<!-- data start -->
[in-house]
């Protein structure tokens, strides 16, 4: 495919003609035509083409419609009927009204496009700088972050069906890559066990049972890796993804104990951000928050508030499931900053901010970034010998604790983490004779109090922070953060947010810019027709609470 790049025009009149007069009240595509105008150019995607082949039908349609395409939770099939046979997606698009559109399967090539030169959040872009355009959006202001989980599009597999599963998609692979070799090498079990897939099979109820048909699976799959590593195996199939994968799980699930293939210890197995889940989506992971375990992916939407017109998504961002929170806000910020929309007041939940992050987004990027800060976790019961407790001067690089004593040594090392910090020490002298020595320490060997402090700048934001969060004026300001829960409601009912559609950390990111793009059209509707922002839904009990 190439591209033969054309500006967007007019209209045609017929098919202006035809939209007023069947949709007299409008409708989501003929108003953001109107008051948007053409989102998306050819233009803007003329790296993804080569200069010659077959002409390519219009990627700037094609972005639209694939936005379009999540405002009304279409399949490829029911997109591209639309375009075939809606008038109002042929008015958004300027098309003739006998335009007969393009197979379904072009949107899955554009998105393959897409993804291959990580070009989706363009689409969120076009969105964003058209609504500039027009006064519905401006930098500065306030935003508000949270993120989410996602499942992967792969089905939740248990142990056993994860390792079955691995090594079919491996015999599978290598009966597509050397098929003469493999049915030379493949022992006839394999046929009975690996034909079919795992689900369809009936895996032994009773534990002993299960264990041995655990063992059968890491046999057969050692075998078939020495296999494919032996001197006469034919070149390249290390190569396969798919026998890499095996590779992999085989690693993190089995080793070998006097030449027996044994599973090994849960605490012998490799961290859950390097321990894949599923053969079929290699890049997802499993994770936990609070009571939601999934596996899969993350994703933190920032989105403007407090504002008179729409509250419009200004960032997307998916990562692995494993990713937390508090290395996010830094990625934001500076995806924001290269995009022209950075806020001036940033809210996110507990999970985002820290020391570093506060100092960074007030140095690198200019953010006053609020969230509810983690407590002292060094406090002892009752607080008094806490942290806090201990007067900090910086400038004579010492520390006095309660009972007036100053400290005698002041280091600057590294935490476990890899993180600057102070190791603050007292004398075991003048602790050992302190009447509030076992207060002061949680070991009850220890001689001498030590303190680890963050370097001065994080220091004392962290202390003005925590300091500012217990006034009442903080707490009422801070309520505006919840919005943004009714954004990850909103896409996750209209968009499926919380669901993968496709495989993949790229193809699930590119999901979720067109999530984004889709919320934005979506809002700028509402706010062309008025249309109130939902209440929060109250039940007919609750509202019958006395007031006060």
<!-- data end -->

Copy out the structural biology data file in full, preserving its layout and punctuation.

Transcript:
[in-house]
């Protein structure tokens, strides 16, 4: 495919003609035509083409419609009927009204496009700088972050069906890559066990049972890796993804104990951000928050508030499931900053901010970034010998604790983490004779109090922070953060947010810019027709609470 790049025009009149007069009240595509105008150019995607082949039908349609395409939770099939046979997606698009559109399967090539030169959040872009355009959006202001989980599009597999599963998609692979070799090498079990897939099979109820048909699976799959590593195996199939994968799980699930293939210890197995889940989506992971375990992916939407017109998504961002929170806000910020929309007041939940992050987004990027800060976790019961407790001067690089004593040594090392910090020490002298020595320490060997402090700048934001969060004026300001829960409601009912559609950390990111793009059209509707922002839904009990 190439591209033969054309500006967007007019209209045609017929098919202006035809939209007023069947949709007299409008409708989501003929108003953001109107008051948007053409989102998306050819233009803007003329790296993804080569200069010659077959002409390519219009990627700037094609972005639209694939936005379009999540405002009304279409399949490829029911997109591209639309375009075939809606008038109002042929008015958004300027098309003739006998335009007969393009197979379904072009949107899955554009998105393959897409993804291959990580070009989706363009689409969120076009969105964003058209609504500039027009006064519905401006930098500065306030935003508000949270993120989410996602499942992967792969089905939740248990142990056993994860390792079955691995090594079919491996015999599978290598009966597509050397098929003469493999049915030379493949022992006839394999046929009975690996034909079919795992689900369809009936895996032994009773534990002993299960264990041995655990063992059968890491046999057969050692075998078939020495296999494919032996001197006469034919070149390249290390190569396969798919026998890499095996590779992999085989690693993190089995080793070998006097030449027996044994599973090994849960605490012998490799961290859950390097321990894949599923053969079929290699890049997802499993994770936990609070009571939601999934596996899969993350994703933190920032989105403007407090504002008179729409509250419009200004960032997307998916990562692995494993990713937390508090290395996010830094990625934001500076995806924001290269995009022209950075806020001036940033809210996110507990999970985002820290020391570093506060100092960074007030140095690198200019953010006053609020969230509810983690407590002292060094406090002892009752607080008094806490942290806090201990007067900090910086400038004579010492520390006095309660009972007036100053400290005698002041280091600057590294935490476990890899993180600057102070190791603050007292004398075991003048602790050992302190009447509030076992207060002061949680070991009850220890001689001498030590303190680890963050370097001065994080220091004392962290202390003005925590300091500012217990006034009442903080707490009422801070309520505006919840919005943004009714954004990850909103896409996750209209968009499926919380669901993968496709495989993949790229193809699930590119999901979720067109999530984004889709919320934005979506809002700028509402706010062309008025249309109130939902209440929060109250039940007919609750509202019958006395007031006060």